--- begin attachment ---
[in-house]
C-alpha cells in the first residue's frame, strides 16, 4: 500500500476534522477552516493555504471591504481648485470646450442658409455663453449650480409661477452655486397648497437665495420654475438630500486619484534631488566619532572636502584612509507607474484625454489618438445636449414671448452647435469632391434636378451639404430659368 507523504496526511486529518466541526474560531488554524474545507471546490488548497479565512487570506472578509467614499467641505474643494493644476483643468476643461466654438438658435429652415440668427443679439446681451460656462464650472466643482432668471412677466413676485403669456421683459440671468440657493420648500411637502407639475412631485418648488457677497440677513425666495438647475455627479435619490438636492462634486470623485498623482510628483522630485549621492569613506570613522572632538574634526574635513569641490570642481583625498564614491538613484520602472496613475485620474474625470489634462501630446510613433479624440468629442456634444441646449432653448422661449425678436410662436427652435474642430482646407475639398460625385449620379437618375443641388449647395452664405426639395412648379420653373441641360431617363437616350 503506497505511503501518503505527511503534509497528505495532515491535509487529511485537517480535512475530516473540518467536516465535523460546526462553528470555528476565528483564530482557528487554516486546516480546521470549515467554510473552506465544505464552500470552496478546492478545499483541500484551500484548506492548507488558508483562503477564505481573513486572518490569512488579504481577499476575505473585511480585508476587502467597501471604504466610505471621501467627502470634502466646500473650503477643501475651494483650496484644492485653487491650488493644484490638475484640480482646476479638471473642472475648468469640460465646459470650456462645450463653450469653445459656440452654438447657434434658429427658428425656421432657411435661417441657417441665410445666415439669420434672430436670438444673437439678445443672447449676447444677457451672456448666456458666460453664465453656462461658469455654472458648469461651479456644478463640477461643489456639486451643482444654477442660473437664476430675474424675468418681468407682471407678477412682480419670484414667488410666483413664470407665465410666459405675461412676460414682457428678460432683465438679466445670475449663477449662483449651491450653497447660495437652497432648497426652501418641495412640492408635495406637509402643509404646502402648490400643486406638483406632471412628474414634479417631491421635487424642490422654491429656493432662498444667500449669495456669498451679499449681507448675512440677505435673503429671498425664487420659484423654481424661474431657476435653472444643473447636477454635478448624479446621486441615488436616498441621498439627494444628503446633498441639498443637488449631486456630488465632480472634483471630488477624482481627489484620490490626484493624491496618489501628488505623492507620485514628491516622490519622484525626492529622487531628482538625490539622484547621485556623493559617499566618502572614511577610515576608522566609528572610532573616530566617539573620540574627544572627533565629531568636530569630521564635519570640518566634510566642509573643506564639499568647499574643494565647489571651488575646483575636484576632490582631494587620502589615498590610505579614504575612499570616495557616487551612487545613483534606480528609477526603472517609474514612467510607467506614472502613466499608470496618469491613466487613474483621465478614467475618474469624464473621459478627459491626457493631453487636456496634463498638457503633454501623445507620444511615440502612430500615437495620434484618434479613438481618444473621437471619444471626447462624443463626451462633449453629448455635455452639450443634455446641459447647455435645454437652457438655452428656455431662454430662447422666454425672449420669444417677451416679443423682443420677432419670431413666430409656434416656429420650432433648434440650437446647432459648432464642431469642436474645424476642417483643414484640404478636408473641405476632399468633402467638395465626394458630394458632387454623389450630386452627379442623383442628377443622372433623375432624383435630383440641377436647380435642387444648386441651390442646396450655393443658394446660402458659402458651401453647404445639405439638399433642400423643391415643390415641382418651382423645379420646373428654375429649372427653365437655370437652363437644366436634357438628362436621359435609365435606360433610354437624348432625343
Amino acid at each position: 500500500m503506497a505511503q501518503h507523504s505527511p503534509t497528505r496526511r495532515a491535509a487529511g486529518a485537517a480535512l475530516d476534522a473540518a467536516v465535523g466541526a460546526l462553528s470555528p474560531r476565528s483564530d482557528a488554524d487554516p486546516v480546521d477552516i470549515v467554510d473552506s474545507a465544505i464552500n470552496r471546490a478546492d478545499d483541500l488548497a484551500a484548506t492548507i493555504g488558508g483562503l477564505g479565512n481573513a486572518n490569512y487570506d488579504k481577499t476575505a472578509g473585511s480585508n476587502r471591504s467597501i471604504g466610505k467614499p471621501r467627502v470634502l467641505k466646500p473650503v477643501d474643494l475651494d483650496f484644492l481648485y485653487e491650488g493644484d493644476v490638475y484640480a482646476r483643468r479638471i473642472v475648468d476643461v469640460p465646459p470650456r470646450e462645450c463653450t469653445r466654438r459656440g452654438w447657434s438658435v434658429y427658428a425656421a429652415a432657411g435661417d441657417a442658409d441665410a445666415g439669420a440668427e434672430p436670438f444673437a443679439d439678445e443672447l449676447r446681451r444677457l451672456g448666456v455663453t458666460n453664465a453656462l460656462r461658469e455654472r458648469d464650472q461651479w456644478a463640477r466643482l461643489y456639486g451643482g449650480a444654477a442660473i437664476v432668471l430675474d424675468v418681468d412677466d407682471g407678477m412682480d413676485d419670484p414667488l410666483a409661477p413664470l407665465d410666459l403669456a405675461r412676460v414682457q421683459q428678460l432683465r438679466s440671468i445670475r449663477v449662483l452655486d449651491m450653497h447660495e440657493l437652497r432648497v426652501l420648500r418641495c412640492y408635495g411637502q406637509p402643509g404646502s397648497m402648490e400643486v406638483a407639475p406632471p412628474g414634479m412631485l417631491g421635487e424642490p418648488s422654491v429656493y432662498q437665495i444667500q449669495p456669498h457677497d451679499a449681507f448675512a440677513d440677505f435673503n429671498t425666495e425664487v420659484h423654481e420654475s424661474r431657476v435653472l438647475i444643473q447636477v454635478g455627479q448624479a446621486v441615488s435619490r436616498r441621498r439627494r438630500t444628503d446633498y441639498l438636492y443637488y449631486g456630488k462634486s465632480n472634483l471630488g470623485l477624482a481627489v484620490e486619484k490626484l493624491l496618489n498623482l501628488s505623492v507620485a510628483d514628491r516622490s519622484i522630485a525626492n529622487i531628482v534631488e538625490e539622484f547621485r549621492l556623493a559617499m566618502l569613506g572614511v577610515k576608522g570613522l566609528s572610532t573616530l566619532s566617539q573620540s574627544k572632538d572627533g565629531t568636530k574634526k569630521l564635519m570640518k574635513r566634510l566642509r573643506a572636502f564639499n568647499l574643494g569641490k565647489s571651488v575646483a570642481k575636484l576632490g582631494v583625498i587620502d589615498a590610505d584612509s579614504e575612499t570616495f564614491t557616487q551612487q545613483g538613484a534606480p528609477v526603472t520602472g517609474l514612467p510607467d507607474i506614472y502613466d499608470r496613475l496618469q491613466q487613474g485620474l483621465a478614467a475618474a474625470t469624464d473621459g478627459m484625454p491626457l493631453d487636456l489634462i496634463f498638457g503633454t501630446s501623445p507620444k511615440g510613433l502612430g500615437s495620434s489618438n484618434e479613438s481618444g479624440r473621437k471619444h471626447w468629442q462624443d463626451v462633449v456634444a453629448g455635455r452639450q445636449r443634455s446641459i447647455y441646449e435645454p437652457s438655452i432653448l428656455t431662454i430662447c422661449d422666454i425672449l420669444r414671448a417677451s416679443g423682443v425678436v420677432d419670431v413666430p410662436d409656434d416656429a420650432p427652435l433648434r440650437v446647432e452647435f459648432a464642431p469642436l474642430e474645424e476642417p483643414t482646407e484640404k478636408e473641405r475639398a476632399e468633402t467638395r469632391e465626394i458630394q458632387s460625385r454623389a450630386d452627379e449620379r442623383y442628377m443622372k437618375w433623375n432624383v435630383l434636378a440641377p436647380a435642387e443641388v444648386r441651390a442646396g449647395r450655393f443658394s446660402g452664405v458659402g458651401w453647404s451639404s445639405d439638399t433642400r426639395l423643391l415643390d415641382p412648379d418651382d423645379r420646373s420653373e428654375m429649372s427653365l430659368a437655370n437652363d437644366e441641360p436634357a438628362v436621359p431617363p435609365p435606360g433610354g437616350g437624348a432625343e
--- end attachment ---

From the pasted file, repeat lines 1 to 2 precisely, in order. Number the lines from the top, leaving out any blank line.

[in-house]
C-alpha cells in the first residue's frame, strides 16, 4: 500500500476534522477552516493555504471591504481648485470646450442658409455663453449650480409661477452655486397648497437665495420654475438630500486619484534631488566619532572636502584612509507607474484625454489618438445636449414671448452647435469632391434636378451639404430659368 507523504496526511486529518466541526474560531488554524474545507471546490488548497479565512487570506472578509467614499467641505474643494493644476483643468476643461466654438438658435429652415440668427443679439446681451460656462464650472466643482432668471412677466413676485403669456421683459440671468440657493420648500411637502407639475412631485418648488457677497440677513425666495438647475455627479435619490438636492462634486470623485498623482510628483522630485549621492569613506570613522572632538574634526574635513569641490570642481583625498564614491538613484520602472496613475485620474474625470489634462501630446510613433479624440468629442456634444441646449432653448422661449425678436410662436427652435474642430482646407475639398460625385449620379437618375443641388449647395452664405426639395412648379420653373441641360431617363437616350 503506497505511503501518503505527511503534509497528505495532515491535509487529511485537517480535512475530516473540518467536516465535523460546526462553528470555528476565528483564530482557528487554516486546516480546521470549515467554510473552506465544505464552500470552496478546492478545499483541500484551500484548506492548507488558508483562503477564505481573513486572518490569512488579504481577499476575505473585511480585508476587502467597501471604504466610505471621501467627502470634502466646500473650503477643501475651494483650496484644492485653487491650488493644484490638475484640480482646476479638471473642472475648468469640460465646459470650456462645450463653450469653445459656440452654438447657434434658429427658428425656421432657411435661417441657417441665410445666415439669420434672430436670438444673437439678445443672447449676447444677457451672456448666456458666460453664465453656462461658469455654472458648469461651479456644478463640477461643489456639486451643482444654477442660473437664476430675474424675468418681468407682471407678477412682480419670484414667488410666483413664470407665465410666459405675461412676460414682457428678460432683465438679466445670475449663477449662483449651491450653497447660495437652497432648497426652501418641495412640492408635495406637509402643509404646502402648490400643486406638483406632471412628474414634479417631491421635487424642490422654491429656493432662498444667500449669495456669498451679499449681507448675512440677505435673503429671498425664487420659484423654481424661474431657476435653472444643473447636477454635478448624479446621486441615488436616498441621498439627494444628503446633498441639498443637488449631486456630488465632480472634483471630488477624482481627489484620490490626484493624491496618489501628488505623492507620485514628491516622490519622484525626492529622487531628482538625490539622484547621485556623493559617499566618502572614511577610515576608522566609528572610532573616530566617539573620540574627544572627533565629531568636530569630521564635519570640518566634510566642509573643506564639499568647499574643494565647489571651488575646483575636484576632490582631494587620502589615498590610505579614504575612499570616495557616487551612487545613483534606480528609477526603472517609474514612467510607467506614472502613466499608470496618469491613466487613474483621465478614467475618474469624464473621459478627459491626457493631453487636456496634463498638457503633454501623445507620444511615440502612430500615437495620434484618434479613438481618444473621437471619444471626447462624443463626451462633449453629448455635455452639450443634455446641459447647455435645454437652457438655452428656455431662454430662447422666454425672449420669444417677451416679443423682443420677432419670431413666430409656434416656429420650432433648434440650437446647432459648432464642431469642436474645424476642417483643414484640404478636408473641405476632399468633402467638395465626394458630394458632387454623389450630386452627379442623383442628377443622372433623375432624383435630383440641377436647380435642387444648386441651390442646396450655393443658394446660402458659402458651401453647404445639405439638399433642400423643391415643390415641382418651382423645379420646373428654375429649372427653365437655370437652363437644366436634357438628362436621359435609365435606360433610354437624348432625343